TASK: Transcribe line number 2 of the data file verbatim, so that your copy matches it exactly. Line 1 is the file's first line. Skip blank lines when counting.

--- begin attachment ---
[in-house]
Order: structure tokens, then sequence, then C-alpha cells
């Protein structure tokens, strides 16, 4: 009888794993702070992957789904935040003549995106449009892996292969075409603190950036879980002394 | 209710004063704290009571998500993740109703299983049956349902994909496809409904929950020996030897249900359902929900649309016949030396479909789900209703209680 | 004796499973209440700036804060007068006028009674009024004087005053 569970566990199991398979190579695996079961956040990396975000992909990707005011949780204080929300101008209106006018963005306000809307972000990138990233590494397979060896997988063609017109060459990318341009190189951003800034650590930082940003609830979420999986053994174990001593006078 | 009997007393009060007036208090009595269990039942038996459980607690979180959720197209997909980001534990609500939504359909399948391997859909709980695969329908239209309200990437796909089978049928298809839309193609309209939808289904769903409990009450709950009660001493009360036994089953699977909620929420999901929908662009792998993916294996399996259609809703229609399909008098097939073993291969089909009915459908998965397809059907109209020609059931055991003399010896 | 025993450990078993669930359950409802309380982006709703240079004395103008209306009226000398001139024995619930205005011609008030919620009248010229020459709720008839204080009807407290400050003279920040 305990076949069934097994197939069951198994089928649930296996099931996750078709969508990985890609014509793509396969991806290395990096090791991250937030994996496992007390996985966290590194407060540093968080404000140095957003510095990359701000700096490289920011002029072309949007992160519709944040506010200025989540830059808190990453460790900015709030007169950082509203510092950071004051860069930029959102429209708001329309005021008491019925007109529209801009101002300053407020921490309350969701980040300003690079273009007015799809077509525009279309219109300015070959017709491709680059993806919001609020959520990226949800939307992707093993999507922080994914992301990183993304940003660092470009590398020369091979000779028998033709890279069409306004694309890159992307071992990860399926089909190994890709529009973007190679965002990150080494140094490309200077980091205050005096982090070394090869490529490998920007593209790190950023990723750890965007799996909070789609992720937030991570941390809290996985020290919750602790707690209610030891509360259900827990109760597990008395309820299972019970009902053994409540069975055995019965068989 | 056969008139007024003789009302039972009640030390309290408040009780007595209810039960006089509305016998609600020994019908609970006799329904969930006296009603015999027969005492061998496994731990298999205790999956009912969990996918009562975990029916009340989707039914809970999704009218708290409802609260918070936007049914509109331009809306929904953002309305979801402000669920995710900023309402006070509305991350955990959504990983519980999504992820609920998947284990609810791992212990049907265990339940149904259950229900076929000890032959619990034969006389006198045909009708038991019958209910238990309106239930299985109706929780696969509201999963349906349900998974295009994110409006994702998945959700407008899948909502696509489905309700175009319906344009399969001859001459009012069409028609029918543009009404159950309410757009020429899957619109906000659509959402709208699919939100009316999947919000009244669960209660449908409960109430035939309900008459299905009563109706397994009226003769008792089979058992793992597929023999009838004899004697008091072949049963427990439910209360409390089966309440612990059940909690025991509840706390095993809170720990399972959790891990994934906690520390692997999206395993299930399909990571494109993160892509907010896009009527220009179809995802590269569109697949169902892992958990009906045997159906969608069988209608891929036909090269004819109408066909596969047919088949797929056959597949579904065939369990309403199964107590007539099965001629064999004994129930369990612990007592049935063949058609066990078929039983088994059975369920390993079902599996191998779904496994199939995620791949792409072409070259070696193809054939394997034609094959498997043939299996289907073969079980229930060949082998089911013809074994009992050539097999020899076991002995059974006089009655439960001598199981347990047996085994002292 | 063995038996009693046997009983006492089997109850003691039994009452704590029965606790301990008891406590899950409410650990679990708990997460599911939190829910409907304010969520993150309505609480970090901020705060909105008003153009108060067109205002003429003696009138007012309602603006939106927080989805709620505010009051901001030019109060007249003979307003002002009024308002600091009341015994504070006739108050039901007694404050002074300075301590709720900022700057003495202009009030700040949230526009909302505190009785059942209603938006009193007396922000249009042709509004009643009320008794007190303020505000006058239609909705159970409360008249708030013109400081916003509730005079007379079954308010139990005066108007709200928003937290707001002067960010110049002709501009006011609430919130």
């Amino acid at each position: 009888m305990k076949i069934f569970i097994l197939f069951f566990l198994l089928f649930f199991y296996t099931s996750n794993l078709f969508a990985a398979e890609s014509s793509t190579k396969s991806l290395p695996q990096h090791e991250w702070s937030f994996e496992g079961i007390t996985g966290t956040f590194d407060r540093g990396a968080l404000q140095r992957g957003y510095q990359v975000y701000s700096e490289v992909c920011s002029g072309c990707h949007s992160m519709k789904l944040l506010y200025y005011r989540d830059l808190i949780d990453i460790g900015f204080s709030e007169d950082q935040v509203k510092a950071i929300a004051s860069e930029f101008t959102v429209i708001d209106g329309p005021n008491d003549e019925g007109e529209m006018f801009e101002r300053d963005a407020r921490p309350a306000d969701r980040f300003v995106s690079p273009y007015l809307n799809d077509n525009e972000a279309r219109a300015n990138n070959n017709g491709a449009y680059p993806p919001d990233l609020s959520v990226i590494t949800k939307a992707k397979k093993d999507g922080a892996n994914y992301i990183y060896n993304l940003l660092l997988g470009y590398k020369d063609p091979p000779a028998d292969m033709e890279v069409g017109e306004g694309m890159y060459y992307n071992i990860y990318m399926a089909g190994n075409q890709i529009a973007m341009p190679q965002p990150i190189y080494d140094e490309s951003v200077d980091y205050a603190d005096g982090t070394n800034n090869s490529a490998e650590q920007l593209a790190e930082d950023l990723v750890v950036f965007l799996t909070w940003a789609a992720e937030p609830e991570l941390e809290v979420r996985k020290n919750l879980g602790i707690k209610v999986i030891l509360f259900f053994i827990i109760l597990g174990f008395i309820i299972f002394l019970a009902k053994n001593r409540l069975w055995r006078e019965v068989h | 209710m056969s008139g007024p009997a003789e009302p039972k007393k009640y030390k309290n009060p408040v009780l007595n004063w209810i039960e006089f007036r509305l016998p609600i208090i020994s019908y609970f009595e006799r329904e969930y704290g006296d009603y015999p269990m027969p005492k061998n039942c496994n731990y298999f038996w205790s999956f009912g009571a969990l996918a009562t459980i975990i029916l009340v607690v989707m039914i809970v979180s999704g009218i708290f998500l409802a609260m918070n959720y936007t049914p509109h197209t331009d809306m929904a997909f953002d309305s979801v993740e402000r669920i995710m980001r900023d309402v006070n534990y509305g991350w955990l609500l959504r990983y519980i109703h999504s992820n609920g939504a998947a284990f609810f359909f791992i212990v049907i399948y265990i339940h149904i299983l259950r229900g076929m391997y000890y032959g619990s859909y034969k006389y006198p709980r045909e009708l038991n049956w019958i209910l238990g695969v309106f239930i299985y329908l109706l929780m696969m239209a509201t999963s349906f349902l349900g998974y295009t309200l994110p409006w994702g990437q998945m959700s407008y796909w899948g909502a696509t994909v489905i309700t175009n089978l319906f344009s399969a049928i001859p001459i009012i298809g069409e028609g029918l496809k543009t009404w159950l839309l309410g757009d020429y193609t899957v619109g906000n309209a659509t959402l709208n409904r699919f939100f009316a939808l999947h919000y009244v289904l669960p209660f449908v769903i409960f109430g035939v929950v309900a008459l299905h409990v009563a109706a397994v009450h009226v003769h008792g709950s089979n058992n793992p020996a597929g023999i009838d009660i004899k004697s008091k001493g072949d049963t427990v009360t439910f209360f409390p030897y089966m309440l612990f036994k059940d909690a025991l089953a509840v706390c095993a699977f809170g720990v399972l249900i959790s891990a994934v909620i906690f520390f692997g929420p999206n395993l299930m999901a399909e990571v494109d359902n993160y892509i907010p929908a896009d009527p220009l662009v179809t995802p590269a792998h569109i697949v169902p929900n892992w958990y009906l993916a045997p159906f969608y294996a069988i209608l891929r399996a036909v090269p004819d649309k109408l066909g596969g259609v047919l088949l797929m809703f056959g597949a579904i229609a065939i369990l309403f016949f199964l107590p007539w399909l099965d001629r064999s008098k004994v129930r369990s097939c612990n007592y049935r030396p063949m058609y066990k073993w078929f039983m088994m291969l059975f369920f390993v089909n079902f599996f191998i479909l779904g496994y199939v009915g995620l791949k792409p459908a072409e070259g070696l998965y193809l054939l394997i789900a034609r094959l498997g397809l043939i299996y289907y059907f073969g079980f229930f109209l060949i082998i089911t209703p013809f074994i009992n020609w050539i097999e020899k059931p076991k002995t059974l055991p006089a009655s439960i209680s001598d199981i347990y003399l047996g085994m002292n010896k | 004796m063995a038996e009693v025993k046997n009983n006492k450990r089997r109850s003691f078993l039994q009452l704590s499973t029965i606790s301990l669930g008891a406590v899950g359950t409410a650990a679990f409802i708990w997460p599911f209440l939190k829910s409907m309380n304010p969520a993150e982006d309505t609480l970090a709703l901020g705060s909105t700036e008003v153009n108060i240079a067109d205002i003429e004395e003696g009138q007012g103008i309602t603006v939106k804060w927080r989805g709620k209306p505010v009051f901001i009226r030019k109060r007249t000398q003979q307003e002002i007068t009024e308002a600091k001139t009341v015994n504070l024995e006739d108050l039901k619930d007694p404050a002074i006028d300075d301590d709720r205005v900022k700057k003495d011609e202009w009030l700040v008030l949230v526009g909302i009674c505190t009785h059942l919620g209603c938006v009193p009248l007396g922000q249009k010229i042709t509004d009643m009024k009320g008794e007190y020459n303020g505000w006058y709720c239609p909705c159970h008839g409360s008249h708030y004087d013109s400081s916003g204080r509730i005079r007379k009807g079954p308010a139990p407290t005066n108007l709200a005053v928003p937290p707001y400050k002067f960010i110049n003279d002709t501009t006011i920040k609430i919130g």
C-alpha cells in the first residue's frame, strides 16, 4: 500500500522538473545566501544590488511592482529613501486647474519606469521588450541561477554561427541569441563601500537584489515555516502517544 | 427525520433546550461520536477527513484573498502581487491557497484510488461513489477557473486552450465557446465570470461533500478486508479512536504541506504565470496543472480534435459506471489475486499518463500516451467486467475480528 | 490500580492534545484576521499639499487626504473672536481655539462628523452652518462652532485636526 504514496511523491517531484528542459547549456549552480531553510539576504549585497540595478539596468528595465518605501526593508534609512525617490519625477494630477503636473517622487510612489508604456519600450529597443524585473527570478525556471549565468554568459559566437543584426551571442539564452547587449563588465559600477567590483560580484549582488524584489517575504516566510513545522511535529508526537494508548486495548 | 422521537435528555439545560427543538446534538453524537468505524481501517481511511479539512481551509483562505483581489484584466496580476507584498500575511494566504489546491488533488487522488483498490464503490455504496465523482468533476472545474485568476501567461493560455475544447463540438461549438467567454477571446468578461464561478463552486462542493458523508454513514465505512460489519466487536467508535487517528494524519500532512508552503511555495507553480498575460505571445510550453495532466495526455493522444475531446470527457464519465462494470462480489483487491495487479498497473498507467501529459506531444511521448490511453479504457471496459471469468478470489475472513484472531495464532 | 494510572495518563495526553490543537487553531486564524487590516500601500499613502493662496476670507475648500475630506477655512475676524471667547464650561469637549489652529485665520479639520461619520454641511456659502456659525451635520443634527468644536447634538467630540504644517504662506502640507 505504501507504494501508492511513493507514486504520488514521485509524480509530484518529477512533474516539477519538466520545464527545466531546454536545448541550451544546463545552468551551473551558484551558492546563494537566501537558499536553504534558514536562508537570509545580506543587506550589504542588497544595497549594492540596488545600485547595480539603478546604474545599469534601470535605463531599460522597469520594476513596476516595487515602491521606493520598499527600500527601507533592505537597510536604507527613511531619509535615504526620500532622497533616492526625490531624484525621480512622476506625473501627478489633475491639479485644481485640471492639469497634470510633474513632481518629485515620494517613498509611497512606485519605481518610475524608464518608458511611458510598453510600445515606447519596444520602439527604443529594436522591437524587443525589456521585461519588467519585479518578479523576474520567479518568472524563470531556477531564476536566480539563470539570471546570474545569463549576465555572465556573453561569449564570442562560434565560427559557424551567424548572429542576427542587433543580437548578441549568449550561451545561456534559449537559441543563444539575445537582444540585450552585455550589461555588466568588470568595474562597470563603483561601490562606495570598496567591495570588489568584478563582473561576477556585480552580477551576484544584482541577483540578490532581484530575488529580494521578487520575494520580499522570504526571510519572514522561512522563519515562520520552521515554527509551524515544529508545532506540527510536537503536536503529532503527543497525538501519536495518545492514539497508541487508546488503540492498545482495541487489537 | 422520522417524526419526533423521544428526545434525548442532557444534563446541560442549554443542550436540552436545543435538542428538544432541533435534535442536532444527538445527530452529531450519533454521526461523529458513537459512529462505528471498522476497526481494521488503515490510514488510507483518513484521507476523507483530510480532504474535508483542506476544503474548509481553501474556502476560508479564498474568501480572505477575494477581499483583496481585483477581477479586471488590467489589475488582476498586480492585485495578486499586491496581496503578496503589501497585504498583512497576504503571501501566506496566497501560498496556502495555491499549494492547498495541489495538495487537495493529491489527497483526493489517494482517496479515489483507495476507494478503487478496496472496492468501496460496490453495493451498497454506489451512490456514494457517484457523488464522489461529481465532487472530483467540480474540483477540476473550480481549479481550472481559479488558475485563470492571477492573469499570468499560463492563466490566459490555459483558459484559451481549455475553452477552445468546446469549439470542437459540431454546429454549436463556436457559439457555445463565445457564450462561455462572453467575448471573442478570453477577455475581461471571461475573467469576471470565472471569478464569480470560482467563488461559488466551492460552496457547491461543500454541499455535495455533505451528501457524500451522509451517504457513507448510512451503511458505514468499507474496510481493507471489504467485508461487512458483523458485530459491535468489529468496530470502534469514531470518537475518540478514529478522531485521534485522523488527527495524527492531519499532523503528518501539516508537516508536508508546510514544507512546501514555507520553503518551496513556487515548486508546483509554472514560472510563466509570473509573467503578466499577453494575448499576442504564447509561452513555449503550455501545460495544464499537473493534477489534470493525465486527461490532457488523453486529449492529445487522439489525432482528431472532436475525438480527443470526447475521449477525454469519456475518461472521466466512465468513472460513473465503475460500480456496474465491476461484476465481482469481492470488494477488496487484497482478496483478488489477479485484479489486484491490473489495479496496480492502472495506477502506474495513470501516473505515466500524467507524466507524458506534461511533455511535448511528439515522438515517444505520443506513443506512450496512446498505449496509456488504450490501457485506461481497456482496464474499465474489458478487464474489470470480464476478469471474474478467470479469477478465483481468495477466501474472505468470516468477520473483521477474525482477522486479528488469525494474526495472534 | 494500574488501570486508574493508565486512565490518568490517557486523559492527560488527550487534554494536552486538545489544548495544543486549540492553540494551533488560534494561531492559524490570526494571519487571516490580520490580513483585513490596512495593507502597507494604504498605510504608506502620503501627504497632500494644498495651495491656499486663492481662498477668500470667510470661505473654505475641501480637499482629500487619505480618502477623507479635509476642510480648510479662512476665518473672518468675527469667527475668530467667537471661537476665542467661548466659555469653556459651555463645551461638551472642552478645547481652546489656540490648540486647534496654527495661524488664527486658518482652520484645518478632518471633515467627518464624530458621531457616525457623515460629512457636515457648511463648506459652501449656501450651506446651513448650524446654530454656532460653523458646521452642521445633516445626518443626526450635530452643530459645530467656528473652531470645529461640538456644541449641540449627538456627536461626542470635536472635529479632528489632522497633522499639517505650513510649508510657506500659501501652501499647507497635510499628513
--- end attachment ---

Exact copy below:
Order: structure tokens, then sequence, then C-alpha cells